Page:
Jan 24, 2013
Insight: how did Mississippi shoreline marsh grass react to oil contamination?
The Deepwater Horizon oil spill in the northern Gulf of Mexico, which is considered to be the largest accidental marine oil spill in the history of the petroleum industry, continuously released crude oil to the marine environment for 86 days from 20 April 2010 before the wellhead was capped. The oil from the accident made its way to the Mississippi Gulf Coast, mainly during active tropical systems in late June and early July 2010.
Researchers at the University of Southern Mississippi, US, have now assessed how plants in this wetland area have been affected by the oil spill by using a novel multi-scale hierarchical Bayesian (HB) model. The results are reported in Environmental Research Letters (ERL) as part of the ERL Focus on the Deepwater Horizon Oil Spill.
Coastal wetlands are one of the most important and productive ecosystems in the world but are constantly at risk from natural and man-made disasters such as flooding, erosion, rising sea levels and pollution.
The way coastal wetland vegetation responds to weathered crude oil is complex – the plants can either rapidly recover or die over a longer period. To study the impact of the Deepwater Horizon oil spill on the photosynthesis of coastal salt-marsh plants (an important marker for wetland health), a group of ecologists from the Department of Coastal Sciences at the University of Southern Mississippi visited wetland at an estuarine environment in Mississippi 13 days after weathered oil had arrived at the site. The researchers sampled Spartina alterniflora (smooth cordgrass), a dominant marsh species in the northern Gulf of Mexico, at three locations that had been affected by the oil spill. They measured the rate of photosynthesis in randomly chosen individual plants using an LI-6400 XT portable photosynthetic gas exchange and chlorophyll fluorescence system.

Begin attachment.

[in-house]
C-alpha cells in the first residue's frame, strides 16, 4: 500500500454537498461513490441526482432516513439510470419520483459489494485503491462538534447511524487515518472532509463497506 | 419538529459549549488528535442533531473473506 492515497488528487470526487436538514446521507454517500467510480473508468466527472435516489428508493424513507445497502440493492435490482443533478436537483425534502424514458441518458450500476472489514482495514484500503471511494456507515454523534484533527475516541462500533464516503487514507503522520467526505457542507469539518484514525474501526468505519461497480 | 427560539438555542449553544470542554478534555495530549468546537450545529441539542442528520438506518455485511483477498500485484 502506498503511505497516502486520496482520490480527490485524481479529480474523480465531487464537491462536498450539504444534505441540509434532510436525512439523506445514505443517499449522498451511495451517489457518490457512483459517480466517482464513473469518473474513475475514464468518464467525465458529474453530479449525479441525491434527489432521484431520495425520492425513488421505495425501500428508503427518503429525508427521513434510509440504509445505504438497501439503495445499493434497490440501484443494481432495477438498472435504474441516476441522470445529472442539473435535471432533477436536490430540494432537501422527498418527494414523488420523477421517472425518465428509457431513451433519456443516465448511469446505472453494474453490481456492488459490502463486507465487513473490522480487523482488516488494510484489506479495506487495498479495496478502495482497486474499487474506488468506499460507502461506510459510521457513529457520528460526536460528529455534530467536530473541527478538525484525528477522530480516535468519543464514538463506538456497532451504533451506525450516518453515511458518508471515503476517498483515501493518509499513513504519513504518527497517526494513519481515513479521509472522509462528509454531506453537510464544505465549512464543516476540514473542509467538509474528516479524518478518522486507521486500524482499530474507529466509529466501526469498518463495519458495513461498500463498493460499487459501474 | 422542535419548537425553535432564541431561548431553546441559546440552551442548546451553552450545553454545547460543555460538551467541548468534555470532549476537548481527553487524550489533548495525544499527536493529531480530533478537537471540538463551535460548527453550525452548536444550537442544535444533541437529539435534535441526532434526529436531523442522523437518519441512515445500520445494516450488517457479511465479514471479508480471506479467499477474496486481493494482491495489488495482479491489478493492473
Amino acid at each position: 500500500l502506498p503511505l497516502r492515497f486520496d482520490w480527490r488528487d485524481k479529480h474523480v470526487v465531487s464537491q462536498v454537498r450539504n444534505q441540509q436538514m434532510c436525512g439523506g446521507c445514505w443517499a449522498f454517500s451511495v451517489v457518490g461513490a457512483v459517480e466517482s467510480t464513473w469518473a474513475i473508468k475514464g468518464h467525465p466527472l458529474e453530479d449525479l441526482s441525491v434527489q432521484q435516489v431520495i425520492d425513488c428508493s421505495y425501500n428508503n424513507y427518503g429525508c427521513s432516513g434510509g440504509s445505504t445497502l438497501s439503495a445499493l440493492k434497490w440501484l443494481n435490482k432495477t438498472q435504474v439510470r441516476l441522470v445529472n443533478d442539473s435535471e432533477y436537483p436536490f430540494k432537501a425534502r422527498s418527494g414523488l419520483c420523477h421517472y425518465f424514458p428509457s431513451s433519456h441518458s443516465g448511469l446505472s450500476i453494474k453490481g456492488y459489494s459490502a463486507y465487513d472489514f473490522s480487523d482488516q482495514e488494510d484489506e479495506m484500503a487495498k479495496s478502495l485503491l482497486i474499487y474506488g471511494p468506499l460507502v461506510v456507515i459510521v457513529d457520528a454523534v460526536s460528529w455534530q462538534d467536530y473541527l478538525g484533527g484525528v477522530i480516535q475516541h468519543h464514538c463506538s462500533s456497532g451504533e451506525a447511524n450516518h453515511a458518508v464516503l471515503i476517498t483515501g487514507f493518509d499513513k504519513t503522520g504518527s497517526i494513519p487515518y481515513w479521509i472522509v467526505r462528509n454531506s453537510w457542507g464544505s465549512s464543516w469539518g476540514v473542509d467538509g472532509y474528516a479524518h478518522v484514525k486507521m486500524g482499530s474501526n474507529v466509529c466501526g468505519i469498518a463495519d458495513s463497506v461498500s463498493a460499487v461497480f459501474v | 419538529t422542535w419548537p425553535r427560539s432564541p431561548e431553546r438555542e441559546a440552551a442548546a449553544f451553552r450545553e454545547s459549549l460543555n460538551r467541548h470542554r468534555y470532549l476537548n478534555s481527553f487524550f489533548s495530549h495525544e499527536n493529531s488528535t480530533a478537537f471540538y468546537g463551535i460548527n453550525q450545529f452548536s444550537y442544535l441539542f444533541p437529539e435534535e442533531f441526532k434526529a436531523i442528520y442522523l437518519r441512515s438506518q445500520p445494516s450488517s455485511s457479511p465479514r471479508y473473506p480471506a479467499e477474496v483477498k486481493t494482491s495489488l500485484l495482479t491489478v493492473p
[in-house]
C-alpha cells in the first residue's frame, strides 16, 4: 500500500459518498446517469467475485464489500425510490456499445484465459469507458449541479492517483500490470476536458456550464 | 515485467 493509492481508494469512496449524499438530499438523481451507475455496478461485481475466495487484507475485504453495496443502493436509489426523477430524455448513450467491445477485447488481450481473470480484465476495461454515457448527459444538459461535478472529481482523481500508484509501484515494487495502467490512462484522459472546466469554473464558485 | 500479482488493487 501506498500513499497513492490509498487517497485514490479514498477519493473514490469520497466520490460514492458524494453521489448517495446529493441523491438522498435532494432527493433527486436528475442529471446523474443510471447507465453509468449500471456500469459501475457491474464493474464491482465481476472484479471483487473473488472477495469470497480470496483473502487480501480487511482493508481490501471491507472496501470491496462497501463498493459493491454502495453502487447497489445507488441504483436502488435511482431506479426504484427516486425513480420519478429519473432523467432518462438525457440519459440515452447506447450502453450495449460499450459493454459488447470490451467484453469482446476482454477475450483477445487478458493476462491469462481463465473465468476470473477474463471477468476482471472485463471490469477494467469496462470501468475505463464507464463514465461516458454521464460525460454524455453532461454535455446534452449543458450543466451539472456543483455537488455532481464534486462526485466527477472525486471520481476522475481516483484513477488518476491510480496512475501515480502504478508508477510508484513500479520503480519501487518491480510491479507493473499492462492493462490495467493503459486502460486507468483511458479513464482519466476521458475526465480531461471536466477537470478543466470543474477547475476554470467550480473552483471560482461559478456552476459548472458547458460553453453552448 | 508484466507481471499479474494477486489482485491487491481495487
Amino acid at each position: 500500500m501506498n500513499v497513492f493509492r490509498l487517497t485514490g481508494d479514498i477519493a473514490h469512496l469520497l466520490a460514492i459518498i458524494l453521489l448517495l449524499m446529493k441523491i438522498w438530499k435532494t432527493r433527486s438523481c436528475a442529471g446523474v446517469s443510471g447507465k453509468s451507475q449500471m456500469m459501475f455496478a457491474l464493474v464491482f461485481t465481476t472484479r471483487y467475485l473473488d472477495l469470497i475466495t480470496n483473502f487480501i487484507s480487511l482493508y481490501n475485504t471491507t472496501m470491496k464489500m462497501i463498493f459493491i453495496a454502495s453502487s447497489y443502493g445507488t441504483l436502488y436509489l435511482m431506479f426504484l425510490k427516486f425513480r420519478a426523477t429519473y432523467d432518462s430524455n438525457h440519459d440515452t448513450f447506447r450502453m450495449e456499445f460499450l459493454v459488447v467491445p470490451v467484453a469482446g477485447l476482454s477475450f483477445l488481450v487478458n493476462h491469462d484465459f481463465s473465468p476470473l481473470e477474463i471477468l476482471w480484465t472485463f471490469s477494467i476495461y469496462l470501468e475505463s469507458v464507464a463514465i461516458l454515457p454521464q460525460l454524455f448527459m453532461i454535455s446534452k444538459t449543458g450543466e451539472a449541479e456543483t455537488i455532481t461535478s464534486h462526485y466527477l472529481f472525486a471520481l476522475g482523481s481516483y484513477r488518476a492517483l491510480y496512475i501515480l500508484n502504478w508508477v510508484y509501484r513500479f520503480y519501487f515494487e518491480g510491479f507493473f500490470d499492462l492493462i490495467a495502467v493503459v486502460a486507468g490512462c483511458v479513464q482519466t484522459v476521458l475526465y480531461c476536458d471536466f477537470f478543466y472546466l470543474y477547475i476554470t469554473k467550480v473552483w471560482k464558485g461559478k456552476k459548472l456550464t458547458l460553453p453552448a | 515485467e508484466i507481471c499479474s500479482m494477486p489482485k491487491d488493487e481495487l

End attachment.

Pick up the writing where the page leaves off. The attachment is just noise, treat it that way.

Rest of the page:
The group continued with the measurements every month until September 2012. Using field data from July 2010 to November 2011, a multi-scale HB model was developed to determine how plants in different areas had been affected by the spill, and when they recovered.
The results showed that photosynthesis rates at locations heavily impacted by the spill recovered to the level of a control location about three to four months after the initial impact. The quick recovery might be because the oil was present only in small concentrations in these locations and patchily distributed. Other explanations include the fact that the oil quickly degraded thanks to high ambient temperatures, or may have been naturally removed by waves and tides on the eroded shoreline.
The scientists are currently testing the likely mechanisms behind this quick recovery by analysing the photosynthesis data collected at other wetland shorelines on the Mississippi Gulf Coast. The team is also trying to understand how the resilience of wetlands to oil varies from area to area along the coast.
The study improves understanding of the impacts of the Deepwater Horizon oil spill on coastal wetlands in Mississippi and is complementary to previous studies that have focused on regions like Louisiana, a large marsh area. It also shows that the HB modelling approach is a new and promising tool to assess ecological recovery.
About the author
Wei Wu is assistant professor of landscape ecology in the Department of Coastal Sciences at the University of Southern Mississippi, US. She, along with her colleagues, is continuing to assess the chronic impact of the Deepwater Horizon oil spill on coastal wetlands. Her research team is also working on predicting the impact of sea-level rise on coastal wetlands, quantifying urban change on the coast, modelling hydrochemical responses of high-elevation watersheds to climate change and atmospheric deposition, and studying the hydrological cycle in tropical forests.